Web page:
What Honest Ed's, The Cookbook Store and the Princess of Wales Theatre have in common are the fact that David Mirvish and the owner of the Cookbook Stores building have decided to sell off their properties to developers who will most likely just build massive money grubbing, infrastructure sucking condo developments that suck out all the character that was once alive in the City of Toronto.
What good is it to have 50 story condos plunked in every square foot of the downtown area if there isn't anywhere to shop, eat or go for entertainment. Developers in Toronto are developing a boring glass tower city and taking away the Iconic, historic and huge landmark businesses. I have a personal connection to all three of these Iconic locations and I am deeply saddened at the fact that they will disappear into history in the near future.
I recently visited the Cookbook Store for their 30th Anniversary Open House Celebration in their tiny but mighty little store. I was so happy to see the respect that they received from the best chefs in the city for their longevity and dedication to all things food and cookbooks. They don't just sell books but they create a great chef, foodie and food blogger community in the city with book signings, demonstrations in the Kitchen Studio and at locations like George Brown College. I have attended many Cookbook store events in the past and one of my fellow Food Revolution Ambassadors hosts her Food Revolution Day event at the Kitchen Studio. Anyone that knows anything about cooking and good food knows about this store. It is very easy to get to and one of the Owners Alison Fryer can be found at many cookbook authors events interviewing some of the best Celebrity Chefs we have in the city and even visiting Food Related Book Authors like Michael Pollan.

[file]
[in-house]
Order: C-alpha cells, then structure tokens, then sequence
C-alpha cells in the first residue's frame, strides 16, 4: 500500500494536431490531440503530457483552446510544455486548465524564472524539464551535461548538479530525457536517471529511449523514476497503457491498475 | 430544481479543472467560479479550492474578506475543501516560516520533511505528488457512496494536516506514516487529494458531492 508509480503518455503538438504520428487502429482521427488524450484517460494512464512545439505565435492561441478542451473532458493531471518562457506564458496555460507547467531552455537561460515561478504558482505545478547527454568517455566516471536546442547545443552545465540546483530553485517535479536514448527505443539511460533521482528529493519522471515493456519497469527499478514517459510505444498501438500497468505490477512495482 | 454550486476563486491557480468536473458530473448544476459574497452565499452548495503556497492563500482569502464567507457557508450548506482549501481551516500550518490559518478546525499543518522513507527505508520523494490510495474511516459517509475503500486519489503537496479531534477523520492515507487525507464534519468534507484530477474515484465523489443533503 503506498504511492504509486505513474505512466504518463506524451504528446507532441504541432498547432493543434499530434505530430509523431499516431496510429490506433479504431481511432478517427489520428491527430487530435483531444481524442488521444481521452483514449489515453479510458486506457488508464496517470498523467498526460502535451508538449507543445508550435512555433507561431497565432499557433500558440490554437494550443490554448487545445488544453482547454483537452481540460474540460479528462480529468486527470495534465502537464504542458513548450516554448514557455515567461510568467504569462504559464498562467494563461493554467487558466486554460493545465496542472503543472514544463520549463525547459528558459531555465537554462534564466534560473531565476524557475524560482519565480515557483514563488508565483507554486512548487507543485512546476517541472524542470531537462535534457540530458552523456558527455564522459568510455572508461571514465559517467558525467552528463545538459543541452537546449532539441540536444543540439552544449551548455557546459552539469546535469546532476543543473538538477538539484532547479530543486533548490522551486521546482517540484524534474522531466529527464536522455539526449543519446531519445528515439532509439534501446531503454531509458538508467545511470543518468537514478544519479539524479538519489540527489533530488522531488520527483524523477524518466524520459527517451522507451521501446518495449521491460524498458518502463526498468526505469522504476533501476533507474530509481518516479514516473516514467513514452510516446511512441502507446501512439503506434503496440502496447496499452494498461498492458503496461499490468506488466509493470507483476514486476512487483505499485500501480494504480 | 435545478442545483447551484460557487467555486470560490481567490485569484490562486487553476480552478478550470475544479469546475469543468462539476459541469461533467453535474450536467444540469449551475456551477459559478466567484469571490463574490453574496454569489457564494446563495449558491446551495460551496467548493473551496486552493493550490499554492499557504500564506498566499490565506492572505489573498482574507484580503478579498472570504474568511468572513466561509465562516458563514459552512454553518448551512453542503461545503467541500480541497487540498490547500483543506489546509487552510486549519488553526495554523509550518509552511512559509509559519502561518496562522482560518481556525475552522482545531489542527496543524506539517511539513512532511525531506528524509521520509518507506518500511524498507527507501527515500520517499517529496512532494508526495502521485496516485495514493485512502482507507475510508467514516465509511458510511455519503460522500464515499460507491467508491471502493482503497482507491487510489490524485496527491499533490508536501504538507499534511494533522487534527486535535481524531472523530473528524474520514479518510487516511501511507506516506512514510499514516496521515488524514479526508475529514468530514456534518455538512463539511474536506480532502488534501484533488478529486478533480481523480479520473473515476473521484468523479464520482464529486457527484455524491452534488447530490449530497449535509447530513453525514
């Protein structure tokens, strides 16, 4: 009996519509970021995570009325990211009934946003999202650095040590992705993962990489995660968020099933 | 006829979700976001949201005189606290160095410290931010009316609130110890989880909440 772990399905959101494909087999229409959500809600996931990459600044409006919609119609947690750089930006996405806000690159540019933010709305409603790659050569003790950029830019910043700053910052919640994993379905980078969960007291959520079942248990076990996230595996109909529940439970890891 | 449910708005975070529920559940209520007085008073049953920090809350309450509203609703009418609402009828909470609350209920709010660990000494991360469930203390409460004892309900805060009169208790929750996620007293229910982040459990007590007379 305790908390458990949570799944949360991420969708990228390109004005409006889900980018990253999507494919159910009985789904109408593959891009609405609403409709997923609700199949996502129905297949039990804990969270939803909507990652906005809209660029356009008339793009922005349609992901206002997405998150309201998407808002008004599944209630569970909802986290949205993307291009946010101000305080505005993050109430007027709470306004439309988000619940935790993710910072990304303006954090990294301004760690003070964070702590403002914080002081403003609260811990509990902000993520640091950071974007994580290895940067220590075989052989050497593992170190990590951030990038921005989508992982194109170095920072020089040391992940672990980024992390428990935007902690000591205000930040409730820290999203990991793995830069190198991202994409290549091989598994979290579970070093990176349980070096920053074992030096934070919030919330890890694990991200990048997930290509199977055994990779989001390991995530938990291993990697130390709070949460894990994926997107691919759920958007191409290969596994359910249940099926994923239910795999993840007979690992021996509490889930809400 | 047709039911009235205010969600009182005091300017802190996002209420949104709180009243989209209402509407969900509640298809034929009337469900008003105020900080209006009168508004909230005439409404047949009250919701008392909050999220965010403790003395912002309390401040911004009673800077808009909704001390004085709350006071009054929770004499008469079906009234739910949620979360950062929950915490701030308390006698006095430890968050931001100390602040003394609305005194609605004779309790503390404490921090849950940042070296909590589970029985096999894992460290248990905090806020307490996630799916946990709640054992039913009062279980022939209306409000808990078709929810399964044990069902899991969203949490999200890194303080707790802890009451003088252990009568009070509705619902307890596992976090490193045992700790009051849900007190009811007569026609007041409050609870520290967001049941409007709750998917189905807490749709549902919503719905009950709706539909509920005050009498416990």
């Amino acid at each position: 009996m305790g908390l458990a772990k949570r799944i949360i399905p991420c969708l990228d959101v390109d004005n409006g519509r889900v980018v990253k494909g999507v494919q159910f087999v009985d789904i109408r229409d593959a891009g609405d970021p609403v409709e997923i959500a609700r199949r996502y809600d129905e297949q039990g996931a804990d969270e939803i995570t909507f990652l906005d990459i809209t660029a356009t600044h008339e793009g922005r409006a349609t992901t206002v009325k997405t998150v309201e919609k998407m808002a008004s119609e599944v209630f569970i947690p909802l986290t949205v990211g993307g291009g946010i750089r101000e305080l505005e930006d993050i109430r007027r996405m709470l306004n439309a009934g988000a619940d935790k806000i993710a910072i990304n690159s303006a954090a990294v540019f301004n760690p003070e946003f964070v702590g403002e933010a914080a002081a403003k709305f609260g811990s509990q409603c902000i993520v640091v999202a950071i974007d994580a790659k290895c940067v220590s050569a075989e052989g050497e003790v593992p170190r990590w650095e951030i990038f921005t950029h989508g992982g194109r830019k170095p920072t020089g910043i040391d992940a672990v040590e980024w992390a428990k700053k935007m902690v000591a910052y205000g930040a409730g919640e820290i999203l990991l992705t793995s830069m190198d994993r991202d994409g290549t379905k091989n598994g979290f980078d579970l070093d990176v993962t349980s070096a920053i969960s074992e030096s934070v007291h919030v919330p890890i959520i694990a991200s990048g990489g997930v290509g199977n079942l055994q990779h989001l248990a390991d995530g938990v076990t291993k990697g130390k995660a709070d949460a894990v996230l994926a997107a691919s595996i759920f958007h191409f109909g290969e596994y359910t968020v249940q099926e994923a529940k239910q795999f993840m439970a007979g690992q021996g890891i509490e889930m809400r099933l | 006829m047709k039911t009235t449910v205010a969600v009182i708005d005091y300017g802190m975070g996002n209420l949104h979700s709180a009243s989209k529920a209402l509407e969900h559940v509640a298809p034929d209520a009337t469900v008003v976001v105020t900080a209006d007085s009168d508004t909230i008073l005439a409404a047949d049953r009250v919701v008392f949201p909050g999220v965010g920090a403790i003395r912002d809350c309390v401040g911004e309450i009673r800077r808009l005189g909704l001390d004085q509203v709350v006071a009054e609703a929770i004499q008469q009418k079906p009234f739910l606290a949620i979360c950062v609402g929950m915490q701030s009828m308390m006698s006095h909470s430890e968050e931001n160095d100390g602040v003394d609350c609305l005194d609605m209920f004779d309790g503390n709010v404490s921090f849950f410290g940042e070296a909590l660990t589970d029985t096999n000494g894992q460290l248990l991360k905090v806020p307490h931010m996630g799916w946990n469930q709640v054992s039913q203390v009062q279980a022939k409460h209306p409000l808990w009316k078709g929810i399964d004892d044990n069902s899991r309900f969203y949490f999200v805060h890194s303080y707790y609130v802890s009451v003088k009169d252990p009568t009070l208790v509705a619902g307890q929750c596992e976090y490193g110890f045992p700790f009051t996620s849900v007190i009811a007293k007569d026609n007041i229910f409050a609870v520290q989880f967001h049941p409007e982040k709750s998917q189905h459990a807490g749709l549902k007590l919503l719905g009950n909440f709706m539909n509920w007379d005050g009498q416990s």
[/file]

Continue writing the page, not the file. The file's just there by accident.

Honest Ed's is a huge part of my childhood. It's where my father frequented when he would get dolls for my Birthday, Halloween costumes, and all things related to our home and especially our kitchen. He spent so much time there over my childhood that he would probably feel like his second home is being sold if he was still alive today. I feel very sad about it and I think both my dad and Ed Mirvish are rolling over in their graves at the fact that it might just all vanish like it was never there.
What I think a Developer should do with the property is to keep the facade and build up a small amount of condos above the store and keep the interior as an artist community centre. With a Restaurant, small events and film theatre and interesting independent artist shopping stalls. Thing an early vision of the Grange but in a bigger scale. Maybe a suggestion is to have the Cookbook Store take up a small corner of the building and have a cooking studio and a space for a weekly farmers market with a space for musicians, artists and filmmakers to showcase their work. It's easily accessible by TTC and would be a great community location for people that live in the city as well as tourists looking to go to one area to do many things. A good example of something that was successful in the alleyway space at Honest Ed's was the the Stop's Night Market that was held a few months ago. They sold tickets for $50 and attendees were able to sample all kinds of food from small food vendors and food trucks. It was sold out so fast that I couldn't even get a ticket. I know from a few people that it was a huge success and it had proceeds that served the charity Food Share. It was a win win event for everyone. This could be a monthly or seasonal event if the right person develops this. It's the kind of event that tourists would be thrilled to attend I am sure.